At the Feet of A Himalaya Master (Remembering Swami Rama) volume 2

Swami Rama

Rs 250/=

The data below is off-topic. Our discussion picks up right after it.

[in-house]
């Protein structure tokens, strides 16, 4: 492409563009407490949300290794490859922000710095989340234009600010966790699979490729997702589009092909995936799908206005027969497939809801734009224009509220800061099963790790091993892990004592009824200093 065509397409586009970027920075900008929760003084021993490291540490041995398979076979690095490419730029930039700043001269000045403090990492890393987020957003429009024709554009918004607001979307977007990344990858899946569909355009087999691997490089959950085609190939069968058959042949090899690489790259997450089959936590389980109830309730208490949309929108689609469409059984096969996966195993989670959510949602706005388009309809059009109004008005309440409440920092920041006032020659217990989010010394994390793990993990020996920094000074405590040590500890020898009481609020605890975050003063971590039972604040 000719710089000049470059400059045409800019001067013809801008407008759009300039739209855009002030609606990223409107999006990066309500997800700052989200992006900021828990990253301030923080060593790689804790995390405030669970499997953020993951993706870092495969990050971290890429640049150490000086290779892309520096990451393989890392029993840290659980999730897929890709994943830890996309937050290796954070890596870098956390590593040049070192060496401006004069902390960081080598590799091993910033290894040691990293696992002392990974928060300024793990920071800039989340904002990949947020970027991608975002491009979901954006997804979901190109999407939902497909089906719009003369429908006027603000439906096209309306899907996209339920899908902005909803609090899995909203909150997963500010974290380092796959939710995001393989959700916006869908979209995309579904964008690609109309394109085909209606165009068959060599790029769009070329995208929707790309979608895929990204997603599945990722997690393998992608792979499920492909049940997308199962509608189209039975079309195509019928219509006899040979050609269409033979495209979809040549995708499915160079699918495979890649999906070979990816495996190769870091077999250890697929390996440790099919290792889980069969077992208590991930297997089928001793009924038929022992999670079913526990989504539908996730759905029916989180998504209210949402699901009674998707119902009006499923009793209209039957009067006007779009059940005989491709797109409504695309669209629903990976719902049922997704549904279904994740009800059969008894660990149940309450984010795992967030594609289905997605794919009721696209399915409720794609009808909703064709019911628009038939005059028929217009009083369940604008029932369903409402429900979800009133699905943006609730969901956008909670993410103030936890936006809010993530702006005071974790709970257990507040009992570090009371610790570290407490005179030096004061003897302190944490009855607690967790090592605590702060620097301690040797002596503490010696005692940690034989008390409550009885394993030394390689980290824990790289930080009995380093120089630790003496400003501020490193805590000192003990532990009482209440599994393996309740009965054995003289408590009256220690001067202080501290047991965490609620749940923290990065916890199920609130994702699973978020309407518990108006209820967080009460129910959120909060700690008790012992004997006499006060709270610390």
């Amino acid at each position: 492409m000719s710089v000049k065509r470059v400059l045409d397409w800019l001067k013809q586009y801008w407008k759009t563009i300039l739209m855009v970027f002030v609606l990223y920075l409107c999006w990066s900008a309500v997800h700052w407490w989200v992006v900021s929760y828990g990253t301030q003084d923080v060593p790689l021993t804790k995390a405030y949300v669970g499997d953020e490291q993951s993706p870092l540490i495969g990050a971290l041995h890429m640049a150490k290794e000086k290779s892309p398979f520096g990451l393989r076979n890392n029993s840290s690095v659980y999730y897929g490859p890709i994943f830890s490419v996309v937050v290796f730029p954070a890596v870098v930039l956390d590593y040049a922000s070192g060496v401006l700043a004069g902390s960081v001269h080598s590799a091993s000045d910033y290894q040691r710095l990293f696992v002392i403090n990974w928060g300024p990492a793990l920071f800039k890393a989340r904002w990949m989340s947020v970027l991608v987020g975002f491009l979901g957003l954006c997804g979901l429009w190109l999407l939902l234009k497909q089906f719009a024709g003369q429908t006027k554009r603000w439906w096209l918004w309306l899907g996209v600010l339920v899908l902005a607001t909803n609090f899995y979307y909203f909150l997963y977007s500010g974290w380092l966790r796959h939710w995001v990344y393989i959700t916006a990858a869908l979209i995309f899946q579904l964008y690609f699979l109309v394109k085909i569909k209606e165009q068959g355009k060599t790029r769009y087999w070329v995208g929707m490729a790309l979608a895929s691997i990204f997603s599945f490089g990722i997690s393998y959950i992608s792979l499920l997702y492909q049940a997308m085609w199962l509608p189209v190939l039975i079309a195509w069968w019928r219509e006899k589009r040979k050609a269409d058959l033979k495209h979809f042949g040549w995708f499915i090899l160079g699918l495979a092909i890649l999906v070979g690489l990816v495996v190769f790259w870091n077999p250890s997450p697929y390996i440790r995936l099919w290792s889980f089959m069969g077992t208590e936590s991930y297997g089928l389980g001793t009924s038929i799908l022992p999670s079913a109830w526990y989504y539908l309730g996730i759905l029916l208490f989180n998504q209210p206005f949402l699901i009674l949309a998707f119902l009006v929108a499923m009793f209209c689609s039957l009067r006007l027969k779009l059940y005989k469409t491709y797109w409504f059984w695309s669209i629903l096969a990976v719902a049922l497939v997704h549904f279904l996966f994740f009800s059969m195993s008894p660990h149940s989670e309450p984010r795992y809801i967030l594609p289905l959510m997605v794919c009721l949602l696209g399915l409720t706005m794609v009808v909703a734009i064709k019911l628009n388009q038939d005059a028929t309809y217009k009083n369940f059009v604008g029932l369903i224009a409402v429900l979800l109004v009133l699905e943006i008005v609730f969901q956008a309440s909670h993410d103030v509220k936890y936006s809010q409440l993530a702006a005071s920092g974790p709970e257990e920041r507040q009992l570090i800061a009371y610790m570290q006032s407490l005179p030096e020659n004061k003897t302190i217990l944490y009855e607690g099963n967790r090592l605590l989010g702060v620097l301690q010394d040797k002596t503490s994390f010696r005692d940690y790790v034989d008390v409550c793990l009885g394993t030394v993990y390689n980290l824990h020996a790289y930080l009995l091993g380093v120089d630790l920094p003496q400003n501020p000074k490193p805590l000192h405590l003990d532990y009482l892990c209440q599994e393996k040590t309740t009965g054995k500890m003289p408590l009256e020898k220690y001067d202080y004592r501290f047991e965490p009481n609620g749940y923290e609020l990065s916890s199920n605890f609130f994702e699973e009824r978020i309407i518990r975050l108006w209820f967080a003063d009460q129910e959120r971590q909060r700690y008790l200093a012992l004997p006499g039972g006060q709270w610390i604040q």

Prologue:- Now I will begin my stories about Swami Rama as requested and assure you that this is not meant to be an ego trip but a true and honest sharing of an unprepared student on the path of preparation. I don’t know how else to put it. Except for a few instances, I will usually refer to any other person(s) involved in these events anonymously, as I do not want to overly personalize these treasured stories and experiences. One of the most attractive things I have experienced over the years is the fact that being on this path and in this tradition allows one to be completely free of competition. In the Beginning:- I grew up in Cedar Rapids, Iowa. When I was in high school, I had neither the intention nor the ambition to go to college. I was a below-average student, being more involved in sports and government than in academic. I worked nights, weekends and holidays at many jobs to help my mom keep our family together. We were five siblings: an older brother and sister, me and a younger brother and sister. Our father died when I was 10 years old. We had nothing but our house, which the state of Iowa let us keep as long as we lived in it. Later it was sold to pay back taxes. After my high school graduation, I was invited to the Iowa State Teachers College by the football coach for late summer tryouts. Earlier that summer, I had broken bones in my left hand in a work accident. When I went up for football practice, I fractured my hand again. After that the doctors recommended that I lay off sports for a while to allow it to heal properly. Love at First Sight:- When I first met Swamiji in 1971, I was drawn to him as a moth to a flame. The group to students who were studying with Swamiji at the time had rented an old two-story farmhouse in Barrington, Illinois, a suburb of Chicago. A friend urged me to look into their classes, which I did. Without understanding why, I started to attend classes there. I had no idea who Swami Rama was and did not know anything about him. In fact I had never met anyone from India. All I knew was that some incomprehensible force was pulling me there. At the rear of the farmhouse was a small, screened-in porch, which was used as an entryway. Everyone entered the house from the unpaved driveway and barnyard. They removed their shoes, and walked through the kitchen to get to the downstairs area, which had polished wooden floors and few internal walls. The walls had been removed to create a large open space for classes. I entered the back porch of the house and noticed that there were a number of shoes on the floor by the door; so I also removed my shoes and placed them there.